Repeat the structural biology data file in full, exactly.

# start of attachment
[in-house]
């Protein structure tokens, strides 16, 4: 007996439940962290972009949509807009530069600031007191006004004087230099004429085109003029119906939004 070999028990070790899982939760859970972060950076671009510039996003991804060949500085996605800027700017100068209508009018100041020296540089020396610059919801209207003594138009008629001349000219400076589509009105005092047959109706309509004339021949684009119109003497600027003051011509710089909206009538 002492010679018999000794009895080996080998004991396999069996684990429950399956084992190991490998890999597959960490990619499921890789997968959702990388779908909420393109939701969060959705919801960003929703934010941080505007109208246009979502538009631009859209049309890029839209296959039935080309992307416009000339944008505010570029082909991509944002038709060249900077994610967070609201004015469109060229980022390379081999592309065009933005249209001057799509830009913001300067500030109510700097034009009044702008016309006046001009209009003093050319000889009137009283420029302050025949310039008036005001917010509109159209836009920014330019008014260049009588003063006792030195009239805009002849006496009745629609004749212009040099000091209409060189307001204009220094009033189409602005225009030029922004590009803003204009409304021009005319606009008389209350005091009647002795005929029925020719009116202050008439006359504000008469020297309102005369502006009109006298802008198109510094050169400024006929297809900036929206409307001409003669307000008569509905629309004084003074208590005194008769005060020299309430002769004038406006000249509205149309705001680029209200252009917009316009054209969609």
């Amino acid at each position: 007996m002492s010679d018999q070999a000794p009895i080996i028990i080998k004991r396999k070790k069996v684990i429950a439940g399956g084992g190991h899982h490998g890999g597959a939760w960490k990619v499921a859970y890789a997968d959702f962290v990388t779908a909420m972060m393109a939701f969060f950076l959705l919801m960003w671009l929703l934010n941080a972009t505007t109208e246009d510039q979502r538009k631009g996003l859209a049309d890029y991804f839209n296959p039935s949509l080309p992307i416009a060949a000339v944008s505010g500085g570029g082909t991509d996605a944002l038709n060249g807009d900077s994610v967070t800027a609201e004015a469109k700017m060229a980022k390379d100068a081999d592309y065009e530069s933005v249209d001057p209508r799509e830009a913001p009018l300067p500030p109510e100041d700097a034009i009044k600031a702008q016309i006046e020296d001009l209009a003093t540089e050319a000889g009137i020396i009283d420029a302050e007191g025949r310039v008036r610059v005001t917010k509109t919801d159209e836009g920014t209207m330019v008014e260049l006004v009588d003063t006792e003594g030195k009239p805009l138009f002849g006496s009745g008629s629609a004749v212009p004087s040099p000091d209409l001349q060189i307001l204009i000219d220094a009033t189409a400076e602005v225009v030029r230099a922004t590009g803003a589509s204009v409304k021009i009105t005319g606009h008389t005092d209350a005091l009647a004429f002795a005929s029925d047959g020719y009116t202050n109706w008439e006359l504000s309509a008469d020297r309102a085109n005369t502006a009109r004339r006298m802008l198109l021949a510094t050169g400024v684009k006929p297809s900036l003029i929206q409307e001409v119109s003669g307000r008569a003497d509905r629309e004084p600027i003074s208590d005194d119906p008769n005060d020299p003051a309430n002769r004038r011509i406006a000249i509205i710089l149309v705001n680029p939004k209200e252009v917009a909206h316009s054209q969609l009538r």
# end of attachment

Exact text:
[in-house]
């Protein structure tokens, strides 16, 4: 007996439940962290972009949509807009530069600031007191006004004087230099004429085109003029119906939004 070999028990070790899982939760859970972060950076671009510039996003991804060949500085996605800027700017100068209508009018100041020296540089020396610059919801209207003594138009008629001349000219400076589509009105005092047959109706309509004339021949684009119109003497600027003051011509710089909206009538 002492010679018999000794009895080996080998004991396999069996684990429950399956084992190991490998890999597959960490990619499921890789997968959702990388779908909420393109939701969060959705919801960003929703934010941080505007109208246009979502538009631009859209049309890029839209296959039935080309992307416009000339944008505010570029082909991509944002038709060249900077994610967070609201004015469109060229980022390379081999592309065009933005249209001057799509830009913001300067500030109510700097034009009044702008016309006046001009209009003093050319000889009137009283420029302050025949310039008036005001917010509109159209836009920014330019008014260049009588003063006792030195009239805009002849006496009745629609004749212009040099000091209409060189307001204009220094009033189409602005225009030029922004590009803003204009409304021009005319606009008389209350005091009647002795005929029925020719009116202050008439006359504000008469020297309102005369502006009109006298802008198109510094050169400024006929297809900036929206409307001409003669307000008569509905629309004084003074208590005194008769005060020299309430002769004038406006000249509205149309705001680029209200252009917009316009054209969609």
């Amino acid at each position: 007996m002492s010679d018999q070999a000794p009895i080996i028990i080998k004991r396999k070790k069996v684990i429950a439940g399956g084992g190991h899982h490998g890999g597959a939760w960490k990619v499921a859970y890789a997968d959702f962290v990388t779908a909420m972060m393109a939701f969060f950076l959705l919801m960003w671009l929703l934010n941080a972009t505007t109208e246009d510039q979502r538009k631009g996003l859209a049309d890029y991804f839209n296959p039935s949509l080309p992307i416009a060949a000339v944008s505010g500085g570029g082909t991509d996605a944002l038709n060249g807009d900077s994610v967070t800027a609201e004015a469109k700017m060229a980022k390379d100068a081999d592309y065009e530069s933005v249209d001057p209508r799509e830009a913001p009018l300067p500030p109510e100041d700097a034009i009044k600031a702008q016309i006046e020296d001009l209009a003093t540089e050319a000889g009137i020396i009283d420029a302050e007191g025949r310039v008036r610059v005001t917010k509109t919801d159209e836009g920014t209207m330019v008014e260049l006004v009588d003063t006792e003594g030195k009239p805009l138009f002849g006496s009745g008629s629609a004749v212009p004087s040099p000091d209409l001349q060189i307001l204009i000219d220094a009033t189409a400076e602005v225009v030029r230099a922004t590009g803003a589509s204009v409304k021009i009105t005319g606009h008389t005092d209350a005091l009647a004429f002795a005929s029925d047959g020719y009116t202050n109706w008439e006359l504000s309509a008469d020297r309102a085109n005369t502006a009109r004339r006298m802008l198109l021949a510094t050169g400024v684009k006929p297809s900036l003029i929206q409307e001409v119109s003669g307000r008569a003497d509905r629309e004084p600027i003074s208590d005194d119906p008769n005060d020299p003051a309430n002769r004038r011509i406006a000249i509205i710089l149309v705001n680029p939004k209200e252009v917009a909206h316009s054209q969609l009538r």